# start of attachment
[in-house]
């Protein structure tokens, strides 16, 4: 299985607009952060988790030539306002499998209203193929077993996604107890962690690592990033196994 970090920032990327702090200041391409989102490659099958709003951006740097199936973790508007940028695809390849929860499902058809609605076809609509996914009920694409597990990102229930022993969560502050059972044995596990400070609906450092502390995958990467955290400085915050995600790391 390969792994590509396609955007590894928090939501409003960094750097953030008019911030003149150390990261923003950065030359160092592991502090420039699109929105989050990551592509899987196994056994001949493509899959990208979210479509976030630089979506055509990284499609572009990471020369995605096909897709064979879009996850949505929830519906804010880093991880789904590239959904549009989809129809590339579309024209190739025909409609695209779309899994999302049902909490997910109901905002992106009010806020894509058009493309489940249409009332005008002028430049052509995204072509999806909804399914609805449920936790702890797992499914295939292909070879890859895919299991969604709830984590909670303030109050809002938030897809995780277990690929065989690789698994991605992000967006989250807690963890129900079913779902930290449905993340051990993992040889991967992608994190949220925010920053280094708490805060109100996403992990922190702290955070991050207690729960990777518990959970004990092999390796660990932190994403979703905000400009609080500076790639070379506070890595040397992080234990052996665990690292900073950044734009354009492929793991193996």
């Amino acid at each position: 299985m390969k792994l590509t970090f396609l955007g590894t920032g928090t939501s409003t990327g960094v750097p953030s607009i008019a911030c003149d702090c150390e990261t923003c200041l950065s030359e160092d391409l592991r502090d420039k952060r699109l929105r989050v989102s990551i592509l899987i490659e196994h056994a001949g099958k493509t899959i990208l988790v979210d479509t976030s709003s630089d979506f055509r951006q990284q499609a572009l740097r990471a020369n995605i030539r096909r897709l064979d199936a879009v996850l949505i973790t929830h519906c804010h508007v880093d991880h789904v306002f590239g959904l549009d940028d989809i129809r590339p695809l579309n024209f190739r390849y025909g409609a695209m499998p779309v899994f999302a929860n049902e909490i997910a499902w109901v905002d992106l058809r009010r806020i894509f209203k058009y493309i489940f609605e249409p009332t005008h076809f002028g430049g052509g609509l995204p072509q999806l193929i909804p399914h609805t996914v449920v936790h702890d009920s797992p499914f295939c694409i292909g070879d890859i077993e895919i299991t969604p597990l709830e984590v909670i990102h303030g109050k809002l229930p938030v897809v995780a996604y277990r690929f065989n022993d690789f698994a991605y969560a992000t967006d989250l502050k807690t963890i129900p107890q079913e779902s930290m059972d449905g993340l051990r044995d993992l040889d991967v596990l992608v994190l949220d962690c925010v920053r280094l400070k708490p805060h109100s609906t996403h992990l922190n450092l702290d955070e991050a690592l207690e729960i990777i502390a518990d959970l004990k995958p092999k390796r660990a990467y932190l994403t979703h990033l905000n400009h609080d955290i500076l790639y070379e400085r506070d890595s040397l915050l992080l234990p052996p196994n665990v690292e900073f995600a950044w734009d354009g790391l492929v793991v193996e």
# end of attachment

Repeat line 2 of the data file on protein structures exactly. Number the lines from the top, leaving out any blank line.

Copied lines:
């Protein structure tokens, strides 16, 4: 299985607009952060988790030539306002499998209203193929077993996604107890962690690592990033196994 970090920032990327702090200041391409989102490659099958709003951006740097199936973790508007940028695809390849929860499902058809609605076809609509996914009920694409597990990102229930022993969560502050059972044995596990400070609906450092502390995958990467955290400085915050995600790391 390969792994590509396609955007590894928090939501409003960094750097953030008019911030003149150390990261923003950065030359160092592991502090420039699109929105989050990551592509899987196994056994001949493509899959990208979210479509976030630089979506055509990284499609572009990471020369995605096909897709064979879009996850949505929830519906804010880093991880789904590239959904549009989809129809590339579309024209190739025909409609695209779309899994999302049902909490997910109901905002992106009010806020894509058009493309489940249409009332005008002028430049052509995204072509999806909804399914609805449920936790702890797992499914295939292909070879890859895919299991969604709830984590909670303030109050809002938030897809995780277990690929065989690789698994991605992000967006989250807690963890129900079913779902930290449905993340051990993992040889991967992608994190949220925010920053280094708490805060109100996403992990922190702290955070991050207690729960990777518990959970004990092999390796660990932190994403979703905000400009609080500076790639070379506070890595040397992080234990052996665990690292900073950044734009354009492929793991193996």